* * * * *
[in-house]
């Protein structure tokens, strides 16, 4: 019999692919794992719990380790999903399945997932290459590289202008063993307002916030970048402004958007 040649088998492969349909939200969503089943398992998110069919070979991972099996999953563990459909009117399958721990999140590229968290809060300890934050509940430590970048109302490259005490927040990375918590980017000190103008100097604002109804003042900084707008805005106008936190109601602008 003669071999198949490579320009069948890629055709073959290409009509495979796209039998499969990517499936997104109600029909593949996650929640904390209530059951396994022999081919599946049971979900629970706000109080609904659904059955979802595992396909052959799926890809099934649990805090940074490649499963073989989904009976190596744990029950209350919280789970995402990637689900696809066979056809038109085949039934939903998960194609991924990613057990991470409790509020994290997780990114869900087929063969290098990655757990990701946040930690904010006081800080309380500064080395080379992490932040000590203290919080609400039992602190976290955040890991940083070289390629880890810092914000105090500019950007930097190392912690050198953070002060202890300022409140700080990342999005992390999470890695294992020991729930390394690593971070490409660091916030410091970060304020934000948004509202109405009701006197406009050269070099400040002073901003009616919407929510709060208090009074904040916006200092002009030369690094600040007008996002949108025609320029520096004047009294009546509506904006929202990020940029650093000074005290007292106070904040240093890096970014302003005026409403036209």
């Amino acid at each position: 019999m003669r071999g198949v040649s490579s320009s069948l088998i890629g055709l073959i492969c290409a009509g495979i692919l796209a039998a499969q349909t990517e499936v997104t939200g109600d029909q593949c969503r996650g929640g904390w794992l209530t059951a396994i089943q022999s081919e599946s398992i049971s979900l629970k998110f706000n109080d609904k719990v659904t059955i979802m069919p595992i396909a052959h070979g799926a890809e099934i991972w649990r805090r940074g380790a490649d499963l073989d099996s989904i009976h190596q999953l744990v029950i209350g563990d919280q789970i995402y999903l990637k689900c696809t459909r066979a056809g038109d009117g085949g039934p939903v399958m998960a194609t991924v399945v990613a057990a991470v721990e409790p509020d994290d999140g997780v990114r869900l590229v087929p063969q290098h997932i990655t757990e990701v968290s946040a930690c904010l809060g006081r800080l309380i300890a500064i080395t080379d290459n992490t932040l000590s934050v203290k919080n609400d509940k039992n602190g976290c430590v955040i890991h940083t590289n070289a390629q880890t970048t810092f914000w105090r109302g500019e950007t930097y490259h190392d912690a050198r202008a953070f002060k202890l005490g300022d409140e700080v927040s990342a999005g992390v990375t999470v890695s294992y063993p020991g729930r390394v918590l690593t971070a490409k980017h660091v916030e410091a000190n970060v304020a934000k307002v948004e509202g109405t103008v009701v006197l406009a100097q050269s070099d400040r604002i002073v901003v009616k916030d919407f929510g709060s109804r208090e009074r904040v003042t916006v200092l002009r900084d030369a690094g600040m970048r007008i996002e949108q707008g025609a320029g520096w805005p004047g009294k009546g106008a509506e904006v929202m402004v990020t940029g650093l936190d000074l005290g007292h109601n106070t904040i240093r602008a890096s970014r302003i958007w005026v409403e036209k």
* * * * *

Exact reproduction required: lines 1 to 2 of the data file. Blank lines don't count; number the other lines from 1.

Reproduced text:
[in-house]
């Protein structure tokens, strides 16, 4: 019999692919794992719990380790999903399945997932290459590289202008063993307002916030970048402004958007 040649088998492969349909939200969503089943398992998110069919070979991972099996999953563990459909009117399958721990999140590229968290809060300890934050509940430590970048109302490259005490927040990375918590980017000190103008100097604002109804003042900084707008805005106008936190109601602008 003669071999198949490579320009069948890629055709073959290409009509495979796209039998499969990517499936997104109600029909593949996650929640904390209530059951396994022999081919599946049971979900629970706000109080609904659904059955979802595992396909052959799926890809099934649990805090940074490649499963073989989904009976190596744990029950209350919280789970995402990637689900696809066979056809038109085949039934939903998960194609991924990613057990991470409790509020994290997780990114869900087929063969290098990655757990990701946040930690904010006081800080309380500064080395080379992490932040000590203290919080609400039992602190976290955040890991940083070289390629880890810092914000105090500019950007930097190392912690050198953070002060202890300022409140700080990342999005992390999470890695294992020991729930390394690593971070490409660091916030410091970060304020934000948004509202109405009701006197406009050269070099400040002073901003009616919407929510709060208090009074904040916006200092002009030369690094600040007008996002949108025609320029520096004047009294009546509506904006929202990020940029650093000074005290007292106070904040240093890096970014302003005026409403036209």